A spokesperson at RCMP headquarters in Ottawa confirmed Sunday they were aware of the reports but could not provide information on any investigation.

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News of the contract, which was first reported by the Washington-based website foreignlobby.com, drew immediate condemnations from the country’s pro-democracy movement.

“We are appalled that Ari Ben-Menashe has been hired as a lobbyist for the criminal Myanmar military junta. … Ari is not only attempting to whitewash the reputation of these killers but he will be doing so with funds stolen from the people of Myanmar,” said Yadanar Maung, spokesperson for Justice for Myanmar, a group of activists who have organized to oppose the coup.

“We call on the Canadian government to take immediate action against all businesses that have commercial ties to the military.”

Mr. Ben-Menashe, a 69-year-old former Israeli intelligence officer, has repeatedly courted controversy during his long career as a private businessman. He was jailed in the U.S. in 1989 for attempting to sell military aircraft to Iran, but later released because a judge accepted his defence that he had been acting on the instructions of the Israeli government.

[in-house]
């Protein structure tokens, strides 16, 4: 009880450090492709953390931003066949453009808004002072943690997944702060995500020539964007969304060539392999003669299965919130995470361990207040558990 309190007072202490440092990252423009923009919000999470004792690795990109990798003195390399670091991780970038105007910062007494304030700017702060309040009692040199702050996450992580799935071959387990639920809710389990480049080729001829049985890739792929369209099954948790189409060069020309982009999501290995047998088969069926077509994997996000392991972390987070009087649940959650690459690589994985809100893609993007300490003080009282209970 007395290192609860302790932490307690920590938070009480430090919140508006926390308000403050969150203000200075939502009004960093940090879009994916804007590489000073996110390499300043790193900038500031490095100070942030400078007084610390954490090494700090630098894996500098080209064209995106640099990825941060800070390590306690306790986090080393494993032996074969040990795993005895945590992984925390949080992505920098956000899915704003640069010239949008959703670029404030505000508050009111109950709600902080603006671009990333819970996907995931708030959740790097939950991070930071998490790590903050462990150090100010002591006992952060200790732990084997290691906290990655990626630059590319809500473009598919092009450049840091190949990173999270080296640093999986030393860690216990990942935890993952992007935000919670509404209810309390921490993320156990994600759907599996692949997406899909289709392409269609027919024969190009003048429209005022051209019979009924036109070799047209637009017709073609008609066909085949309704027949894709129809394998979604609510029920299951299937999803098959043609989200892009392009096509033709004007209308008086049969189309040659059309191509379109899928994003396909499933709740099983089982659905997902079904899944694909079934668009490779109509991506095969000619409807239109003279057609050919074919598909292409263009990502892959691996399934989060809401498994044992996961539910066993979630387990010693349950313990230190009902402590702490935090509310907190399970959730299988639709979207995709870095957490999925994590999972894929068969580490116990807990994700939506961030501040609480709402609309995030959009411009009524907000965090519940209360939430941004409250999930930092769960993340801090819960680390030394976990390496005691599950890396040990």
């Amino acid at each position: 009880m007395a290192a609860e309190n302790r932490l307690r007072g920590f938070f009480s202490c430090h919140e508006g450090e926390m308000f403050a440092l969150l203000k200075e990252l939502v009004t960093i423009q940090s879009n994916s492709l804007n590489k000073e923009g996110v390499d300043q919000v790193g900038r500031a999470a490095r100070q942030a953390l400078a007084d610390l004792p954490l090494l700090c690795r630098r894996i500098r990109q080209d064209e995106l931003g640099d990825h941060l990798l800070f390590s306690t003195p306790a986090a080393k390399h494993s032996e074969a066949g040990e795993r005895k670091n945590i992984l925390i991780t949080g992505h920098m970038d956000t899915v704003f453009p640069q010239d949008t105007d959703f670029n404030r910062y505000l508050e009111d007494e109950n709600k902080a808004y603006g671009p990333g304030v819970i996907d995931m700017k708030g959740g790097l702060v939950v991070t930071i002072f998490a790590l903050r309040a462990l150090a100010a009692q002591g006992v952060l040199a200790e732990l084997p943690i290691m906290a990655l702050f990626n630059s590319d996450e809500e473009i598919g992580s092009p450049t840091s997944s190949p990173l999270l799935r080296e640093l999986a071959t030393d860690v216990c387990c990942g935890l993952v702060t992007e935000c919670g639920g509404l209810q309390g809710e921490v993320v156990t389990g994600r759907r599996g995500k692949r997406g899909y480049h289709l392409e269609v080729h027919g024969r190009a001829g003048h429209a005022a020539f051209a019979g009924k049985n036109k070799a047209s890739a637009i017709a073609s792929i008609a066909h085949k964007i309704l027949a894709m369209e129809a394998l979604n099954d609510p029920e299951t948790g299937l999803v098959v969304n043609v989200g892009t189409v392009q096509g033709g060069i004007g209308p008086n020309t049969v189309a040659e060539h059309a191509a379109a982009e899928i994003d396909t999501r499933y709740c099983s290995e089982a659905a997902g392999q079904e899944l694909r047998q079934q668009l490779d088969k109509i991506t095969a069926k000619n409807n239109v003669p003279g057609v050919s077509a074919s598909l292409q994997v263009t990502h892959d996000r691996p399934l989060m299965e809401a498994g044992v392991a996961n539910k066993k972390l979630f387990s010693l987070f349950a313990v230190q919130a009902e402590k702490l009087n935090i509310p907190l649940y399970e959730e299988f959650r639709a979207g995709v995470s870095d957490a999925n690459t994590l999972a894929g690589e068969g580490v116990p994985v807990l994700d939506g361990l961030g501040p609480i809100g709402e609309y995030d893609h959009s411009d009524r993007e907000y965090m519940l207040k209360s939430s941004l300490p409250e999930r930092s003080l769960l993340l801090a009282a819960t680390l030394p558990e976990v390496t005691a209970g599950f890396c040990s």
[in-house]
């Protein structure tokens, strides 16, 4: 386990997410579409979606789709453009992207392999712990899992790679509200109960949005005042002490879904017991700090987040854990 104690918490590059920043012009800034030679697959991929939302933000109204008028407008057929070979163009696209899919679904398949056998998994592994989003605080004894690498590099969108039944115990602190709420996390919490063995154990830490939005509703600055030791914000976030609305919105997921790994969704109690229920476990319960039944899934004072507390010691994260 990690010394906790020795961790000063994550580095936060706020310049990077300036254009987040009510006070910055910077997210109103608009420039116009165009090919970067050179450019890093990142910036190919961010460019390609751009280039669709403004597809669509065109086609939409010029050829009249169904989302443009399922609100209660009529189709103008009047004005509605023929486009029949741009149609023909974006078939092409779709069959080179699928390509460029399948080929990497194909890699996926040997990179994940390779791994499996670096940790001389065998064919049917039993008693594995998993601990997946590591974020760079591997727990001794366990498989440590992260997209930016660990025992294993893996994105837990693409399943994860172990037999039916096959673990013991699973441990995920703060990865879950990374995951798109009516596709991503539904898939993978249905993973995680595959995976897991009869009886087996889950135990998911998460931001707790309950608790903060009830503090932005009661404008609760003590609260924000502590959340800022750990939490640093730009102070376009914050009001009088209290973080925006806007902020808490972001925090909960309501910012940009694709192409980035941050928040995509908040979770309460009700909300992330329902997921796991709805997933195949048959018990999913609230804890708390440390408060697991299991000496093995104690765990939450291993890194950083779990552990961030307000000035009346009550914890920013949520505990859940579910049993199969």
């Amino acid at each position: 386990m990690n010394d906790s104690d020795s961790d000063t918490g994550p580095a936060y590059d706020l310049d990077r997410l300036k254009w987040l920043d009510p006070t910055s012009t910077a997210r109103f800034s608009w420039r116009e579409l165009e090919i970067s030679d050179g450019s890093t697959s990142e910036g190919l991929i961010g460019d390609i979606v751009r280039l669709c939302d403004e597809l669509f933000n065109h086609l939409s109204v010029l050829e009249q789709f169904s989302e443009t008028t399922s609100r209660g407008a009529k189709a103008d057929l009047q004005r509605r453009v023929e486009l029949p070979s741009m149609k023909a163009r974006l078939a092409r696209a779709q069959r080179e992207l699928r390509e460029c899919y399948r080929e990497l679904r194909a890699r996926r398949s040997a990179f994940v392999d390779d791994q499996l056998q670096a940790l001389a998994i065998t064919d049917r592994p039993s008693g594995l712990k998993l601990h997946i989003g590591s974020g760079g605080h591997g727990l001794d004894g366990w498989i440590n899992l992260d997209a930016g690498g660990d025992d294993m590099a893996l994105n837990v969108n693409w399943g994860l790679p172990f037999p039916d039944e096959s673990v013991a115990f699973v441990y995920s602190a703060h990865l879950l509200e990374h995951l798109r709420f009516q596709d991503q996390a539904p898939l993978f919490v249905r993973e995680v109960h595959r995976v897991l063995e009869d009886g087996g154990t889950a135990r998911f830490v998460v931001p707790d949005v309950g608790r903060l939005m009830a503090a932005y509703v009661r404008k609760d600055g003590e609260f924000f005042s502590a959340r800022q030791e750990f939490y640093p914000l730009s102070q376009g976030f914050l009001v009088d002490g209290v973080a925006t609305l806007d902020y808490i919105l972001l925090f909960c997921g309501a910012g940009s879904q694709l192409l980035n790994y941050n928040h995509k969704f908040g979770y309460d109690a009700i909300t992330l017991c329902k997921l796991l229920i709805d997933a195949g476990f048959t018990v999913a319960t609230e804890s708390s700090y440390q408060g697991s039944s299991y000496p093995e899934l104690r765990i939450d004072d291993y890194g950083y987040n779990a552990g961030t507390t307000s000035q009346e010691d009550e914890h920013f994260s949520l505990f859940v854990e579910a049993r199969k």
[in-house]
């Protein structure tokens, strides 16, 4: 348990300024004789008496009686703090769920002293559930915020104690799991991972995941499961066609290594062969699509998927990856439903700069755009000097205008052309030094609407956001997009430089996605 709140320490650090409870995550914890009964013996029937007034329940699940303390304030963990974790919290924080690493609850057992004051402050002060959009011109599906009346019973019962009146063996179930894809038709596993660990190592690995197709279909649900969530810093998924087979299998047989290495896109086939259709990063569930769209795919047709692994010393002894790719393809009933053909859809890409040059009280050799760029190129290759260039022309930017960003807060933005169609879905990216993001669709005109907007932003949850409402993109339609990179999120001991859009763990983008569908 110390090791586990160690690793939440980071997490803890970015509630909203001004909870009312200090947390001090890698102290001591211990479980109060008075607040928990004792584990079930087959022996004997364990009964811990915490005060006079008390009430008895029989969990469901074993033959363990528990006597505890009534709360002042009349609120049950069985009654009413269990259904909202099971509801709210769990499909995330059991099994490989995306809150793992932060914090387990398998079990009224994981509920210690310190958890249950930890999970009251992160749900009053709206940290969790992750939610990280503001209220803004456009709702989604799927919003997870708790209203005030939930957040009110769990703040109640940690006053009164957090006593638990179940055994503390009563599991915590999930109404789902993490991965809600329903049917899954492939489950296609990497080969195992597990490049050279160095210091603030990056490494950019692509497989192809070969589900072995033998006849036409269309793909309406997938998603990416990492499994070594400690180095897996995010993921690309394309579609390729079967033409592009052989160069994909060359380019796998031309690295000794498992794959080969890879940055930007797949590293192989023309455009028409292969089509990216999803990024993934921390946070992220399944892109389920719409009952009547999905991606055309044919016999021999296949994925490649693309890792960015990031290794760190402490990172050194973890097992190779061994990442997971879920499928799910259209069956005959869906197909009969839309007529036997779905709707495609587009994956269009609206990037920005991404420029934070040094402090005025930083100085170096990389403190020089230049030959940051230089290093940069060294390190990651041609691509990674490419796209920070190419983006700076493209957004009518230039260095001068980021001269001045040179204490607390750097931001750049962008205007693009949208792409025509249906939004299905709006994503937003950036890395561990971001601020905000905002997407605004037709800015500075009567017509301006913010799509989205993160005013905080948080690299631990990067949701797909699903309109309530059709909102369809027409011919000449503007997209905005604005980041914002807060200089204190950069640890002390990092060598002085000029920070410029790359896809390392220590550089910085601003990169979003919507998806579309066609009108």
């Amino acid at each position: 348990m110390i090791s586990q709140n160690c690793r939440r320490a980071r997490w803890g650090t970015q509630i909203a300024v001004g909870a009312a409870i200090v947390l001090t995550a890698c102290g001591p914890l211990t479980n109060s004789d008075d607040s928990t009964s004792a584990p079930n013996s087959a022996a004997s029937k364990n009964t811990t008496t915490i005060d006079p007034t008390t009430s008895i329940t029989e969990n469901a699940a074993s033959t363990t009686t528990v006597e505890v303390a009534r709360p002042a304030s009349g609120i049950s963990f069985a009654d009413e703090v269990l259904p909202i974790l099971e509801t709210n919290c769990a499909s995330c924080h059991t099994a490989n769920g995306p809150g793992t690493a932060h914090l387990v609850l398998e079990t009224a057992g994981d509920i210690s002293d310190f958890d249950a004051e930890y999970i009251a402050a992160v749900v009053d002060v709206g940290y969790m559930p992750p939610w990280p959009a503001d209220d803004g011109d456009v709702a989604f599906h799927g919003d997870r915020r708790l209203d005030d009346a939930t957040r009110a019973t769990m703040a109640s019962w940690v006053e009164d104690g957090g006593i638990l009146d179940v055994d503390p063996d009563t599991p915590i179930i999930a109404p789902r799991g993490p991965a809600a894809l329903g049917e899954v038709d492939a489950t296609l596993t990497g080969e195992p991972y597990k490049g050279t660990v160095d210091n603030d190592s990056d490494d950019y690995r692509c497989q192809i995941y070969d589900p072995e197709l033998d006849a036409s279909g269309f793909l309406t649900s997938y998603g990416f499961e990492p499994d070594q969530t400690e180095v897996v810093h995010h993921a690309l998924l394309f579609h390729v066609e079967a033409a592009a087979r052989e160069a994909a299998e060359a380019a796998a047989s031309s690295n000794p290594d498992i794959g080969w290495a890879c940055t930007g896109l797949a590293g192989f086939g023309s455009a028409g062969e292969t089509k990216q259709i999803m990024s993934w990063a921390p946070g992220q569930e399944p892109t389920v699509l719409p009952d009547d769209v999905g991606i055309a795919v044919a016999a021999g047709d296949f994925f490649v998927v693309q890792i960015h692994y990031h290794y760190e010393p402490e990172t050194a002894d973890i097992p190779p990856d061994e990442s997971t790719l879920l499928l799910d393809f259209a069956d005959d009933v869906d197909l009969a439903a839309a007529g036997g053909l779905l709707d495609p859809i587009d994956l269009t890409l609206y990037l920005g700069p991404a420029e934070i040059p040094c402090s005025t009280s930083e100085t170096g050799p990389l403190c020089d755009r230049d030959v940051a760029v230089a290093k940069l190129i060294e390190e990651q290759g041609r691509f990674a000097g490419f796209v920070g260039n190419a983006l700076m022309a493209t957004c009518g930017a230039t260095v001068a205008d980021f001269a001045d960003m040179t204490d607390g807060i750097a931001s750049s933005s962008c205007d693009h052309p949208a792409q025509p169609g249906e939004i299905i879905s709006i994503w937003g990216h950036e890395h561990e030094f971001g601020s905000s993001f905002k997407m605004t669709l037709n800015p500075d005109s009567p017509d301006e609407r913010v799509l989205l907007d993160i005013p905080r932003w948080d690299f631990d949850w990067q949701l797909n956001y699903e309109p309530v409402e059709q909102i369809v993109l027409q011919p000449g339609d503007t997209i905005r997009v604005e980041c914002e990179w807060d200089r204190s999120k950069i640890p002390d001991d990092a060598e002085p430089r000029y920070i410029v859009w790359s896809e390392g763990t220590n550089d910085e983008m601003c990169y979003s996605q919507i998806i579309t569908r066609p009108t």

He also has a history of working with Myanmar’s generals. The Globe reported in 2003 that Mr. Ben-Menashe had attempted to lobby the Canadian government on behalf of the previous junta that ruled the county until 2015. That year, a new semi-democratic constitution took effect and the country’s first free elections were held. Mr. Ben-Menashe’s more recent clients have included Robert Mugabe’s former regime in Zimbabwe, renegade Libyan general Khalifa Haftar, and the newly installed military government in Sudan.

In 2019, the federal government asked the RCMP to investigate whether Mr. Ben-Menashe’s work in Sudan had violated Canadian sanctions, which prohibit the sale of any kind of weapons to the country. The UN also launched a separate investigation into whether the deployment of 1,000 Sudanese troops – sent to Libya to aid renegade Gen. Haftar’s campaign to capture the capital city of Tripoli – was connected to a US$6-million payment Mr. Ben-Menashe received from Sudan.

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Mr. Ben-Menashe told The Globe on Sunday that he had been cleared of any wrongdoing by both the RCMP and the UN investigation.

In his 2020 filings under the U.S. Foreign Agents Registration Act, Mr. Ben-Menashe named the ruling military council in Sudan, the government of Kyrgyzstan, and the United Liberation Movement for West Papua among the current clients of Dickens & Madson.

In Myanmar, there were protests for a 34th consecutive day on Sunday, and the country’s trade unions called for their members to strike and bring the economy to a standstill. “The time to take action in defence of our democracy is now,” the unions said in a joint statement.

Police reportedly used tear gas, stun grenades and live ammunition to break up the demonstrations in different cities. At least 50 people have been killed as the army has repeatedly used force to try and quell the uprising.